As I have mentioned before, Kairos Ministries and the Langstaff Letters are becoming a family affair. Our grandson Mitchel Plaisted has already written a number of Langstaff Letters and will continue to do so in the future. This week we have one written by our granddaughter, Hayley Plaisted. Recently, I received one of her blog posts entitled, “Why God?”. Now, most Christians if they are honest have at one time or another asked the question “Why God?”. Why did this happen? Why didn’t something happen that I have been praying for? Some Christians feel it is wrong to ask “Why?” of God, believing that we should always be trusting God, no matter what. However, we can act in faith and still ask questions as long as, through it all, we are trusting God.

After all, Jesus asked questions of the Father when He was on the cross suffering and dying. He cried out to God the Father, “My God, My God, why has Thou forsaken me?” Matthew 27: 46. In the same way, Hayley shares some of her deepest feelings as she too grapples with the question, “ Why God?”

by Hayley G. Plaisted

Every believer comes to a point where they ask the question, “Why God?” If God is good, how can so much pain, suffering, and evil exist in this world? If He really cares, how could he let this happen to me? I first faced this question in 2011 when my dad unexpectedly passed away. I was nine years old, and the tragic loss to my family completely shattered my trust in God. How could a good and loving God allow such suffering in my life and the life of my family?

Looking back, it was then that a war began inside of me between struggling to trust God and knowing that He was the only one worth trusting. As the years passed, the questions just continued to pile up. Chronic fatigue, a heart condition, a blood pressure disorder. From my earliest memories, I can only recall wanting to do one thing – dance for the glory of God. There seemed to be a constant conflict between what I felt God wanted me to do and the means by which He had given me to do it.

In 2020, my mom was diagnosed with cancer and became wheelchair-bound, drastically changing life for my family again. In the wake of that change, I began to have issues with my back and found I had minor scoliosis and disk degeneration. Another, “Why God?”

Why God, have you allowed all this in my life? Why God, have you called me to dance when so many conditions hinder my body? Why God, do I feel so hopeless and alone? I have asked so many questions of God, and yet it all circles back to His one reply, “Will you trust me?”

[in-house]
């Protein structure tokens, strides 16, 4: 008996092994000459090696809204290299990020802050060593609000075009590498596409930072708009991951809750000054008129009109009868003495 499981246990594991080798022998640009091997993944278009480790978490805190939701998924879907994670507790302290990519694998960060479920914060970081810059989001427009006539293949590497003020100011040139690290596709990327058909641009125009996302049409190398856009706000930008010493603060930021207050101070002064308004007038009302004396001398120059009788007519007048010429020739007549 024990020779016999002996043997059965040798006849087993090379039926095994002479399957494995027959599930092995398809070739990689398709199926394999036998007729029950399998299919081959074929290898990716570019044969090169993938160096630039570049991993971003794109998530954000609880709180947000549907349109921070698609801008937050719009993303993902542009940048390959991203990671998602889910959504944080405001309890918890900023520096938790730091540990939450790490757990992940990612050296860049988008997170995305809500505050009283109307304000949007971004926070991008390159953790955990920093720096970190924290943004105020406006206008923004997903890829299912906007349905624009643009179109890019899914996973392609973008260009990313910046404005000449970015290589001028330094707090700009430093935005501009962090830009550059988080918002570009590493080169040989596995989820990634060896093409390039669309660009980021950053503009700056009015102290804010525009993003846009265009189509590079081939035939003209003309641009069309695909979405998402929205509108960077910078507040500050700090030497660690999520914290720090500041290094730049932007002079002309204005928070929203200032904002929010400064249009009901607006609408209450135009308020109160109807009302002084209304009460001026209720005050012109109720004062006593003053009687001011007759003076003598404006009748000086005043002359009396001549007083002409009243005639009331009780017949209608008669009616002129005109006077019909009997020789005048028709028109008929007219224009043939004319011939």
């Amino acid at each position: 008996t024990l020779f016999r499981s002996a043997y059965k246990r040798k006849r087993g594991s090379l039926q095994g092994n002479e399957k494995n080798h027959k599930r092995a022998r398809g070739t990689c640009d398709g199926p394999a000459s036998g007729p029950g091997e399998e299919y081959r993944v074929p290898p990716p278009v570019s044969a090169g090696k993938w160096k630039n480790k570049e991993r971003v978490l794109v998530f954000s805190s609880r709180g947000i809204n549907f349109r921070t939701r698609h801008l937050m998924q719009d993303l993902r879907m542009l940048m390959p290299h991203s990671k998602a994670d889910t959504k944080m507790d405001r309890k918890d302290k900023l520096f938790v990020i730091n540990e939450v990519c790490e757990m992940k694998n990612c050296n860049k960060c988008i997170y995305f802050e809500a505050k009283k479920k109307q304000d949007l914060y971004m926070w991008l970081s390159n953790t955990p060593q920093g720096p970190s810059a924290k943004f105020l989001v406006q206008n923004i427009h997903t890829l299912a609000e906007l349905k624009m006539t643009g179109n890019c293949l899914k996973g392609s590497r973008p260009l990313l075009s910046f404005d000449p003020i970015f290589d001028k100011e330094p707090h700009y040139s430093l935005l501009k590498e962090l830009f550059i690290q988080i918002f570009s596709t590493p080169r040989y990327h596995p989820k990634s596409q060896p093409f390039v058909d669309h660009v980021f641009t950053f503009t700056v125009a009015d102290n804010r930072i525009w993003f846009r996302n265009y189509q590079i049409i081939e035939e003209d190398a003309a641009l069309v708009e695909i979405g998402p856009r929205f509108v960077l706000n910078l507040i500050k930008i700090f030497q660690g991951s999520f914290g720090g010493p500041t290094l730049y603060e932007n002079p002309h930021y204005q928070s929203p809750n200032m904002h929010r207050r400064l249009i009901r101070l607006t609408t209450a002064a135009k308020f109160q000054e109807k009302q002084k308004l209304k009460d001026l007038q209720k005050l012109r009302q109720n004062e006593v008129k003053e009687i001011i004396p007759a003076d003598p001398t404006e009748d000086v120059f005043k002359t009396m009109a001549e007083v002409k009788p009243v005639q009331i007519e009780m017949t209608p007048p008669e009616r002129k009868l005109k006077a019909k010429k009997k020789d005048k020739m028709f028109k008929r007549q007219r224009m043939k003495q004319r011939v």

In the face of all my doubts, I was struck with a concept from 2 Corinthians. In 2 Corinthians 11, Paul responds to those claiming that he did not “measure up to the standards of a true apostle” (pg. 93). They had questioned his authority and claimed he lacked boldness. Now, it is implied that they attacked his lack of rhetorical eloquence (Hernando, 2006, pg. 93). Paul replies to this attack, “even if I am unskilled in speaking, I am not so in knowledge (2 Corinthians 11:6a, ESV). A commentary I was reading interpreted it this way, “Paul’s words carry a stinging rebuke for those who, when weighing the worth of a preacher, prefer style over substance and charisma over content” (Hernando, 2006, pg. 93). While there is something to be said for good presentation, ultimately, it is not about the eloquence of the message but the heart of it.

I had allowed my insecurities about my ability as a dancer to cloud the purpose and heart of why God had called me to dance. Not understanding how I could be used for His glory with so many flaws, shortcomings, and weaknesses, I stopped looking at myself as a dancer. Honestly, it was often less a lack of understanding and more resentment over how His plan differed from my hopes and dreams. I had forgotten that this was not about me but all about Him.

Just as Paul boasted in His weakness for the sake of Christ, I was being called to do the same in my life. His grace is sufficient for me, and His power is made perfect in my weakness (2 Corinthians 12:9a, ESV). I needed to agree with Paul when he wrote, “Therefore I will boast all the more gladly of my weaknesses, so that the power of Christ may rest upon me. For the sake of Christ, then, I am content with weaknesses, insults, hardships, persecutions, and calamities. For when I am weak, then I am strong” (2 Corinthians 12:9-10, ESV).

It all circled back to God’s one question, “Will you trust me?”

My answer is “Yes.”

What will yours be?

At the beginning of 2023, God challenged me to audition for a summer dance missions opportunity. The experience has been less about whether or not I will be accepted and more about whether or not I am willing to put myself out there as a dancer for His Kingdom. I want to share my audition video with you in the hope that you may be encouraged. God is working in your weakness, and you can trust Him even in the “Why God?”


Hernando, J. D. (2006). Corinthian Correspondence. Global University.